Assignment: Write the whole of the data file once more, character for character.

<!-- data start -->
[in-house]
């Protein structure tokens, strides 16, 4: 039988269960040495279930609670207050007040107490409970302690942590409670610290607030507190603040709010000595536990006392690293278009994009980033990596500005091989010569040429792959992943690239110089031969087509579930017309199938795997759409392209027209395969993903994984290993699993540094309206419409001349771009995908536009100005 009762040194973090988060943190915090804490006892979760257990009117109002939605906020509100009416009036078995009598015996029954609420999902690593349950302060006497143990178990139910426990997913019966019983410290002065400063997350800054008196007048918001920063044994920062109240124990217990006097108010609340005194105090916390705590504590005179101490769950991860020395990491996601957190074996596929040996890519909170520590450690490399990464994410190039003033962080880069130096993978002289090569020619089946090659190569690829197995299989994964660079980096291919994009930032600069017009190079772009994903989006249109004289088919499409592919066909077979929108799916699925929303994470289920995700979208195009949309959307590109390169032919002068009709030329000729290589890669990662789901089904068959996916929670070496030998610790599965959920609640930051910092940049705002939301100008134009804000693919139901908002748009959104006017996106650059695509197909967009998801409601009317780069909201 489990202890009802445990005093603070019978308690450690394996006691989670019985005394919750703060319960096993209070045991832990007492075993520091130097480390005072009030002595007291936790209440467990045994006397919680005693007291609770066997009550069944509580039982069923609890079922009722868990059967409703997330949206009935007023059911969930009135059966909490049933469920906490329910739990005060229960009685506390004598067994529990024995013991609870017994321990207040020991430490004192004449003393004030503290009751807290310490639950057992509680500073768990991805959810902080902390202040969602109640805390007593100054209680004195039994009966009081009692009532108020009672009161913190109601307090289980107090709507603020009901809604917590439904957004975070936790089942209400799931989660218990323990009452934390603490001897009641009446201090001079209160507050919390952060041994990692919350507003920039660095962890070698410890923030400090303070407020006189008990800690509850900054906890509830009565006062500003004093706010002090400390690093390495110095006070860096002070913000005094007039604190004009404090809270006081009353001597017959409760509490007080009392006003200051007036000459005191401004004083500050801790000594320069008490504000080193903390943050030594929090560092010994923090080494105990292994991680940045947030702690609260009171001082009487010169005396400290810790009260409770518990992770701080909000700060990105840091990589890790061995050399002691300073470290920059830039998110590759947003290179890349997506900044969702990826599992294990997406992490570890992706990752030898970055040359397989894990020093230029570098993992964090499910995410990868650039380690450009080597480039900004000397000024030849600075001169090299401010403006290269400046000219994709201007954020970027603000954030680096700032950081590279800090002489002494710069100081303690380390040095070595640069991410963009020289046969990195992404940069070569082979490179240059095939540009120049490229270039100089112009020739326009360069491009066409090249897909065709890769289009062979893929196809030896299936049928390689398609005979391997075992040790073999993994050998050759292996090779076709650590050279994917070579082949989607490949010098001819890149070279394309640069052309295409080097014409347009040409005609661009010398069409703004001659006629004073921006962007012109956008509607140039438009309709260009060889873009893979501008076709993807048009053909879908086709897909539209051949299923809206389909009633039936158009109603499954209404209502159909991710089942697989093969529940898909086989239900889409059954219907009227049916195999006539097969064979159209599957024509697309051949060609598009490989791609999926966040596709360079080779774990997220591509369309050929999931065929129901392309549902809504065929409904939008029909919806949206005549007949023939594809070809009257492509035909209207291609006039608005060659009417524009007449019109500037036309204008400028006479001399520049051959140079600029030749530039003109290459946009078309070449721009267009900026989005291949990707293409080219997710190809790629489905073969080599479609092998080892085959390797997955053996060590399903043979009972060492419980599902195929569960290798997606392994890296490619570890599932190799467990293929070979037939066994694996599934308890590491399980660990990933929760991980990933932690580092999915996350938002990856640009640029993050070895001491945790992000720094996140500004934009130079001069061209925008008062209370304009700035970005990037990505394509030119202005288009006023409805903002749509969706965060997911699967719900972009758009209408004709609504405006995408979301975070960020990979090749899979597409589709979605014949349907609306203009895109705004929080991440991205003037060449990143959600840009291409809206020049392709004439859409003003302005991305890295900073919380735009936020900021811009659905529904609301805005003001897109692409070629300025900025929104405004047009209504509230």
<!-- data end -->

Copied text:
[in-house]
């Protein structure tokens, strides 16, 4: 039988269960040495279930609670207050007040107490409970302690942590409670610290607030507190603040709010000595536990006392690293278009994009980033990596500005091989010569040429792959992943690239110089031969087509579930017309199938795997759409392209027209395969993903994984290993699993540094309206419409001349771009995908536009100005 009762040194973090988060943190915090804490006892979760257990009117109002939605906020509100009416009036078995009598015996029954609420999902690593349950302060006497143990178990139910426990997913019966019983410290002065400063997350800054008196007048918001920063044994920062109240124990217990006097108010609340005194105090916390705590504590005179101490769950991860020395990491996601957190074996596929040996890519909170520590450690490399990464994410190039003033962080880069130096993978002289090569020619089946090659190569690829197995299989994964660079980096291919994009930032600069017009190079772009994903989006249109004289088919499409592919066909077979929108799916699925929303994470289920995700979208195009949309959307590109390169032919002068009709030329000729290589890669990662789901089904068959996916929670070496030998610790599965959920609640930051910092940049705002939301100008134009804000693919139901908002748009959104006017996106650059695509197909967009998801409601009317780069909201 489990202890009802445990005093603070019978308690450690394996006691989670019985005394919750703060319960096993209070045991832990007492075993520091130097480390005072009030002595007291936790209440467990045994006397919680005693007291609770066997009550069944509580039982069923609890079922009722868990059967409703997330949206009935007023059911969930009135059966909490049933469920906490329910739990005060229960009685506390004598067994529990024995013991609870017994321990207040020991430490004192004449003393004030503290009751807290310490639950057992509680500073768990991805959810902080902390202040969602109640805390007593100054209680004195039994009966009081009692009532108020009672009161913190109601307090289980107090709507603020009901809604917590439904957004975070936790089942209400799931989660218990323990009452934390603490001897009641009446201090001079209160507050919390952060041994990692919350507003920039660095962890070698410890923030400090303070407020006189008990800690509850900054906890509830009565006062500003004093706010002090400390690093390495110095006070860096002070913000005094007039604190004009404090809270006081009353001597017959409760509490007080009392006003200051007036000459005191401004004083500050801790000594320069008490504000080193903390943050030594929090560092010994923090080494105990292994991680940045947030702690609260009171001082009487010169005396400290810790009260409770518990992770701080909000700060990105840091990589890790061995050399002691300073470290920059830039998110590759947003290179890349997506900044969702990826599992294990997406992490570890992706990752030898970055040359397989894990020093230029570098993992964090499910995410990868650039380690450009080597480039900004000397000024030849600075001169090299401010403006290269400046000219994709201007954020970027603000954030680096700032950081590279800090002489002494710069100081303690380390040095070595640069991410963009020289046969990195992404940069070569082979490179240059095939540009120049490229270039100089112009020739326009360069491009066409090249897909065709890769289009062979893929196809030896299936049928390689398609005979391997075992040790073999993994050998050759292996090779076709650590050279994917070579082949989607490949010098001819890149070279394309640069052309295409080097014409347009040409005609661009010398069409703004001659006629004073921006962007012109956008509607140039438009309709260009060889873009893979501008076709993807048009053909879908086709897909539209051949299923809206389909009633039936158009109603499954209404209502159909991710089942697989093969529940898909086989239900889409059954219907009227049916195999006539097969064979159209599957024509697309051949060609598009490989791609999926966040596709360079080779774990997220591509369309050929999931065929129901392309549902809504065929409904939008029909919806949206005549007949023939594809070809009257492509035909209207291609006039608005060659009417524009007449019109500037036309204008400028006479001399520049051959140079600029030749530039003109290459946009078309070449721009267009900026989005291949990707293409080219997710190809790629489905073969080599479609092998080892085959390797997955053996060590399903043979009972060492419980599902195929569960290798997606392994890296490619570890599932190799467990293929070979037939066994694996599934308890590491399980660990990933929760991980990933932690580092999915996350938002990856640009640029993050070895001491945790992000720094996140500004934009130079001069061209925008008062209370304009700035970005990037990505394509030119202005288009006023409805903002749509969706965060997911699967719900972009758009209408004709609504405006995408979301975070960020990979090749899979597409589709979605014949349907609306203009895109705004929080991440991205003037060449990143959600840009291409809206020049392709004439859409003003302005991305890295900073919380735009936020900021811009659905529904609301805005003001897109692409070629300025900025929104405004047009209504509230």